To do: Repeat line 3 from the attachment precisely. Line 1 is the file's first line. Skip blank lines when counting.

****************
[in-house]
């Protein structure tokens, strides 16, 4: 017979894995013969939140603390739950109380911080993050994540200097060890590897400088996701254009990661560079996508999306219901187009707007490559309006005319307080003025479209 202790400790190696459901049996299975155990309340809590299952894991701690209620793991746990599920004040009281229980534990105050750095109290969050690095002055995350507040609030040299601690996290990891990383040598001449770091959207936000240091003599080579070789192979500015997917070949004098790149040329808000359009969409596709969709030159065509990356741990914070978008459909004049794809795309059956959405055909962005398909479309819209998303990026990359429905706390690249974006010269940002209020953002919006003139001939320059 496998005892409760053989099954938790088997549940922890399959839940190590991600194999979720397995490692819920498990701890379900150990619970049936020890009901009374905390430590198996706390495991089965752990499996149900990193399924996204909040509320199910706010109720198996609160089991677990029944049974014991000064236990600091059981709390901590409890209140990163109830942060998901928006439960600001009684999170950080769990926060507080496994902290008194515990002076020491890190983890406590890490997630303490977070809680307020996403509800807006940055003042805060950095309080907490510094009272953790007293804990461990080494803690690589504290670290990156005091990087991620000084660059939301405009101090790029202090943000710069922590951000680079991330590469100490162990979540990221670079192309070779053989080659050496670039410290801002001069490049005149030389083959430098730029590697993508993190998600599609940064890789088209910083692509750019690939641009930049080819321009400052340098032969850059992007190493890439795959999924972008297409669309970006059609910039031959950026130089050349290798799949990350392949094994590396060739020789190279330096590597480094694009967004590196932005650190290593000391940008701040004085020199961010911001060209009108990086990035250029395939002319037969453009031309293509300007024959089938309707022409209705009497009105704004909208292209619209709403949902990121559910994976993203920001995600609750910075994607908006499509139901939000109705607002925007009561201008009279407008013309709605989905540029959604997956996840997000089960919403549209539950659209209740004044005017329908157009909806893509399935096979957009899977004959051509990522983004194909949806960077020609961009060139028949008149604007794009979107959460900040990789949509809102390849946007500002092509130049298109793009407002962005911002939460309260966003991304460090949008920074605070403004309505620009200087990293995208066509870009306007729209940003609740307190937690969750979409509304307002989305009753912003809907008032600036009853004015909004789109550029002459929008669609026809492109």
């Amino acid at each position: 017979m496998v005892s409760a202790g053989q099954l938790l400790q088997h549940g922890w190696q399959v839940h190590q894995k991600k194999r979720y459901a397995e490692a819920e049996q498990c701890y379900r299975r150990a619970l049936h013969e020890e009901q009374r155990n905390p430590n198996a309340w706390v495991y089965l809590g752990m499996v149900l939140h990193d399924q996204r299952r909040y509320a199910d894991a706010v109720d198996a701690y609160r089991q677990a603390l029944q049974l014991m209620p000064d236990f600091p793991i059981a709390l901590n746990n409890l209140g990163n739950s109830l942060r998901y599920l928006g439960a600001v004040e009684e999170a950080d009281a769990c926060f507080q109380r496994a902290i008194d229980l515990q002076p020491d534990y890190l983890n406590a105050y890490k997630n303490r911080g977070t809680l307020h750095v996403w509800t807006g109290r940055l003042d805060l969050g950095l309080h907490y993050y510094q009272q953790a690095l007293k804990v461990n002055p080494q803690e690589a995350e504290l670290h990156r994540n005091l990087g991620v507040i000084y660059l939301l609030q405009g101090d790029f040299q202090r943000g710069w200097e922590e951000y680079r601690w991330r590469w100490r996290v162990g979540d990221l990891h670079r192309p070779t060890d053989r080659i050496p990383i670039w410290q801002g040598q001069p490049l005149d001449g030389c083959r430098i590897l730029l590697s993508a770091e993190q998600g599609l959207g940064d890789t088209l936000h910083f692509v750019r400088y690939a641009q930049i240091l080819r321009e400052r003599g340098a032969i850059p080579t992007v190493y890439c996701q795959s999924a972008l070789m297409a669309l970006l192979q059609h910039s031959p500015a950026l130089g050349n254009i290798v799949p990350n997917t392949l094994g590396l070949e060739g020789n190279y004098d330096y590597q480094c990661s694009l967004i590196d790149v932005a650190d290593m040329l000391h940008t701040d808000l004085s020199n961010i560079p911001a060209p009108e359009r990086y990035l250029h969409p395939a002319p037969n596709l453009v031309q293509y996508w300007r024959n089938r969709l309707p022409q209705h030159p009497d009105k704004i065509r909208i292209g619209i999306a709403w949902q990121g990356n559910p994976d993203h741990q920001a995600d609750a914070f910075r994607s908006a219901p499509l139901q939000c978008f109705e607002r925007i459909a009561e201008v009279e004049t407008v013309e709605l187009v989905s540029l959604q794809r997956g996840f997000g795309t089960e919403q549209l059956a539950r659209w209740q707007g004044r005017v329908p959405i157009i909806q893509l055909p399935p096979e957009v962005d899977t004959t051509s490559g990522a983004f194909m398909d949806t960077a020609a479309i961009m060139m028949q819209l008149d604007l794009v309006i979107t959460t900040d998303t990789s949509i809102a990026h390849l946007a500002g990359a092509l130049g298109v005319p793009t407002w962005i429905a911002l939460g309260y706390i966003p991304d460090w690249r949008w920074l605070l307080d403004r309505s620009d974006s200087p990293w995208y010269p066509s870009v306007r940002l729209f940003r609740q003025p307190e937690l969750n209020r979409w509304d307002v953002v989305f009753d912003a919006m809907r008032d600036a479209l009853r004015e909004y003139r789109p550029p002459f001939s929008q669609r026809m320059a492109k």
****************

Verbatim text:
């Amino acid at each position: 017979m496998v005892s409760a202790g053989q099954l938790l400790q088997h549940g922890w190696q399959v839940h190590q894995k991600k194999r979720y459901a397995e490692a819920e049996q498990c701890y379900r299975r150990a619970l049936h013969e020890e009901q009374r155990n905390p430590n198996a309340w706390v495991y089965l809590g752990m499996v149900l939140h990193d399924q996204r299952r909040y509320a199910d894991a706010v109720d198996a701690y609160r089991q677990a603390l029944q049974l014991m209620p000064d236990f600091p793991i059981a709390l901590n746990n409890l209140g990163n739950s109830l942060r998901y599920l928006g439960a600001v004040e009684e999170a950080d009281a769990c926060f507080q109380r496994a902290i008194d229980l515990q002076p020491d534990y890190l983890n406590a105050y890490k997630n303490r911080g977070t809680l307020h750095v996403w509800t807006g109290r940055l003042d805060l969050g950095l309080h907490y993050y510094q009272q953790a690095l007293k804990v461990n002055p080494q803690e690589a995350e504290l670290h990156r994540n005091l990087g991620v507040i000084y660059l939301l609030q405009g101090d790029f040299q202090r943000g710069w200097e922590e951000y680079r601690w991330r590469w100490r996290v162990g979540d990221l990891h670079r192309p070779t060890d053989r080659i050496p990383i670039w410290q801002g040598q001069p490049l005149d001449g030389c083959r430098i590897l730029l590697s993508a770091e993190q998600g599609l959207g940064d890789t088209l936000h910083f692509v750019r400088y690939a641009q930049i240091l080819r321009e400052r003599g340098a032969i850059p080579t992007v190493y890439c996701q795959s999924a972008l070789m297409a669309l970006l192979q059609h910039s031959p500015a950026l130089g050349n254009i290798v799949p990350n997917t392949l094994g590396l070949e060739g020789n190279y004098d330096y590597q480094c990661s694009l967004i590196d790149v932005a650190d290593m040329l000391h940008t701040d808000l004085s020199n961010i560079p911001a060209p009108e359009r990086y990035l250029h969409p395939a002319p037969n596709l453009v031309q293509y996508w300007r024959n089938r969709l309707p022409q209705h030159p009497d009105k704004i065509r909208i292209g619209i999306a709403w949902q990121g990356n559910p994976d993203h741990q920001a995600d609750a914070f910075r994607s908006a219901p499509l139901q939000c978008f109705e607002r925007i459909a009561e201008v009279e004049t407008v013309e709605l187009v989905s540029l959604q794809r997956g996840f997000g795309t089960e919403q549209l059956a539950r659209w209740q707007g004044r005017v329908p959405i157009i909806q893509l055909p399935p096979e957009v962005d899977t004959t051509s490559g990522a983004f194909m398909d949806t960077a020609a479309i961009m060139m028949q819209l008149d604007l794009v309006i979107t959460t900040d998303t990789s949509i809102a990026h390849l946007a500002g990359a092509l130049g298109v005319p793009t407002w962005i429905a911002l939460g309260y706390i966003p991304d460090w690249r949008w920074l605070l307080d403004r309505s620009d974006s200087p990293w995208y010269p066509s870009v306007r940002l729209f940003r609740q003025p307190e937690l969750n209020r979409w509304d307002v953002v989305f009753d912003a919006m809907r008032d600036a479209l009853r004015e909004y003139r789109p550029p002459f001939s929008q669609r026809m320059a492109k």